Appealing Against Court Decisions
We are able to assist motorists who were unrepresented in the Magistrates’ Court or are unhappy with the outcome of their case. We can advise you as to the merits of challenging the outcome in your case and the prospects of pursuing an appeal.
Right to Appeal – Crown Court
Anyone who has been the subject of a conviction after trial and/or sentence imposed by a Magistrates’ Court has a right of appeal to the Crown Court. A sentence includes any order made by a court when dealing with a defendant such as disqualification from driving. It is therefore possible to appeal against the disqualification only without challenging a guilty verdict. It may also be possible to suspend a disqualification until the appeal is heard.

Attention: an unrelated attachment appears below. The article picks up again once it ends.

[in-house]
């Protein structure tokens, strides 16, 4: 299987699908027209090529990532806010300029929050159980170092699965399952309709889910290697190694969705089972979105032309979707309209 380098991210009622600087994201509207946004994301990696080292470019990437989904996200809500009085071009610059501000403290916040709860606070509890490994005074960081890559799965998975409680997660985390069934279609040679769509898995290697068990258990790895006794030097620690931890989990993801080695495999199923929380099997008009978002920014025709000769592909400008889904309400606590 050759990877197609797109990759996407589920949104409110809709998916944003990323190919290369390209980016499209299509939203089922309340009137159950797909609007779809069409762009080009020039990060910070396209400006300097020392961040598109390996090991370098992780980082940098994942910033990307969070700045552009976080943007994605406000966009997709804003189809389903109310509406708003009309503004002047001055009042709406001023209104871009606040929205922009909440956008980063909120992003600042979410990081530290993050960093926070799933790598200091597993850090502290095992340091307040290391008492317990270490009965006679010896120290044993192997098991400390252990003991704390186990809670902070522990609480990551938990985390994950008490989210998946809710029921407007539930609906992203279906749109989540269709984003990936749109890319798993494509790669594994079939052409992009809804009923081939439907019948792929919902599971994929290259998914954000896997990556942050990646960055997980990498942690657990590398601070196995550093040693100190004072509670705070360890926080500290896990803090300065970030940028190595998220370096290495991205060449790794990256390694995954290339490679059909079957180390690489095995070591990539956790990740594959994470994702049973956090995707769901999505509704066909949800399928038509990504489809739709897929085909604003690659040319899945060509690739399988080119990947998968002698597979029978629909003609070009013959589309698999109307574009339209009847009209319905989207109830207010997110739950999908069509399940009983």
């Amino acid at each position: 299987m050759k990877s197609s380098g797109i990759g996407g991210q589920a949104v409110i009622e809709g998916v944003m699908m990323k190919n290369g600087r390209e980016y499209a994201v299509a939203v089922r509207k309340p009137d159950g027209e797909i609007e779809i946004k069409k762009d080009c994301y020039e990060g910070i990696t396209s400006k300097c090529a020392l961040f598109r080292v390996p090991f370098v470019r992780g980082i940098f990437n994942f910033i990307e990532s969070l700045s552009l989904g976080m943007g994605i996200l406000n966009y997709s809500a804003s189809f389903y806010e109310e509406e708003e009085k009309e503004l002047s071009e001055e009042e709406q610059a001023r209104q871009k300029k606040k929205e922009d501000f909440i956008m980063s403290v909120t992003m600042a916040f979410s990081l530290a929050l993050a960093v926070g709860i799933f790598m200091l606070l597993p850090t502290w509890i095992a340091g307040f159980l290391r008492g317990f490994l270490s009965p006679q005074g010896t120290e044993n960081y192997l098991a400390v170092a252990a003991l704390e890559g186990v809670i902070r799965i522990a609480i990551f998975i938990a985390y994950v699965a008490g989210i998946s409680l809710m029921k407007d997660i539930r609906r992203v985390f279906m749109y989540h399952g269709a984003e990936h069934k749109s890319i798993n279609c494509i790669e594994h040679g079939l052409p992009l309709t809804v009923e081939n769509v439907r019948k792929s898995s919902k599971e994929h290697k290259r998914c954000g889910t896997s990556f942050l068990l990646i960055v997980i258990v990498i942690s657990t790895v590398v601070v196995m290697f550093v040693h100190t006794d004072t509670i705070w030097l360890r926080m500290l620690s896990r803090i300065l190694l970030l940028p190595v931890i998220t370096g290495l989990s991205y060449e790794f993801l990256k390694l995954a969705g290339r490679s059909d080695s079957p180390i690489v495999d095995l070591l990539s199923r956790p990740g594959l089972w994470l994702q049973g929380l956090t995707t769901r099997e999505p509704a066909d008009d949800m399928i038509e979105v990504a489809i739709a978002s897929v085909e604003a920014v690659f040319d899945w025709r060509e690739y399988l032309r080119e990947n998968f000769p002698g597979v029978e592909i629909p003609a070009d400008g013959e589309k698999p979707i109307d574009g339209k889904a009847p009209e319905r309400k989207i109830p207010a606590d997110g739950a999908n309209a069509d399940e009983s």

An appeal to the Crown Court is a re-hearing which means that the court hears at the case afresh and considers all the arguments before giving its decision.
Right to Appeal – High Court
Appeals to the Administrative Court can be lodged if there are reasons to disagree with the court’s interpretation of the law. In these cases the Magistrates may be asked to state a case for the High Court to decide whether an error of law has been made.
An appeal notice should be lodged within 21 days of the decision of the court which is being appealed against. If the appeal is lodged outside of this period, an application for leave to appeal out of time must be made.
Any appeal must not be started lightly. If you are unsuccessful and lose your appeal, the court can increase the sentence you received and/or order that you pay further prosecution and court costs. It is strongly advised that expert legal opinion is sought before any appeal is commenced.
Our lawyers have extensive experience of handling appeals in the Crown Court and Administrative Court.
For more information on motoring offences and how we can help you, please contact our Motoring, Crime and Regulatory Team on 01279 755777 or get in touch with Dan Hart, Solicitor Advocate in our Motoring, Crime and Regulatory Team.